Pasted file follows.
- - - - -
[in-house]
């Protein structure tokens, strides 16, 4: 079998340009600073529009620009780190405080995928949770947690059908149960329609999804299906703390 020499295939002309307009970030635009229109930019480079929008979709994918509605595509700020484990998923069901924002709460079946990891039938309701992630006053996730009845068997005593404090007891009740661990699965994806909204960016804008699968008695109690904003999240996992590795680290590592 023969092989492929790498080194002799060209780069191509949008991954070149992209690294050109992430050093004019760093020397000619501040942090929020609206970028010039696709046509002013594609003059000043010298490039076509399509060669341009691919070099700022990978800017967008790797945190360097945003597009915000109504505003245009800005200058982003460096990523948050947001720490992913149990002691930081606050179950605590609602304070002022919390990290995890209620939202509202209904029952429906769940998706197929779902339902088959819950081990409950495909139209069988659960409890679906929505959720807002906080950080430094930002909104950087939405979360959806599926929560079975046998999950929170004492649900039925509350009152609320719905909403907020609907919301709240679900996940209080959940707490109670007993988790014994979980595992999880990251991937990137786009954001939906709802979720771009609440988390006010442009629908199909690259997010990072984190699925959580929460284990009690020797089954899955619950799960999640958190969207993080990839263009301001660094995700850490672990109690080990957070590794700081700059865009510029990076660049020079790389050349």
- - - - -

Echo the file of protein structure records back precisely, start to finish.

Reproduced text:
[in-house]
């Protein structure tokens, strides 16, 4: 079998340009600073529009620009780190405080995928949770947690059908149960329609999804299906703390 020499295939002309307009970030635009229109930019480079929008979709994918509605595509700020484990998923069901924002709460079946990891039938309701992630006053996730009845068997005593404090007891009740661990699965994806909204960016804008699968008695109690904003999240996992590795680290590592 023969092989492929790498080194002799060209780069191509949008991954070149992209690294050109992430050093004019760093020397000619501040942090929020609206970028010039696709046509002013594609003059000043010298490039076509399509060669341009691919070099700022990978800017967008790797945190360097945003597009915000109504505003245009800005200058982003460096990523948050947001720490992913149990002691930081606050179950605590609602304070002022919390990290995890209620939202509202209904029952429906769940998706197929779902339902088959819950081990409950495909139209069988659960409890679906929505959720807002906080950080430094930002909104950087939405979360959806599926929560079975046998999950929170004492649900039925509350009152609320719905909403907020609907919301709240679900996940209080959940707490109670007993988790014994979980595992999880990251991937990137786009954001939906709802979720771009609440988390006010442009629908199909690259997010990072984190699925959580929460284990009690020797089954899955619950799960999640958190969207993080990839263009301001660094995700850490672990109690080990957070590794700081700059865009510029990076660049020079790389050349």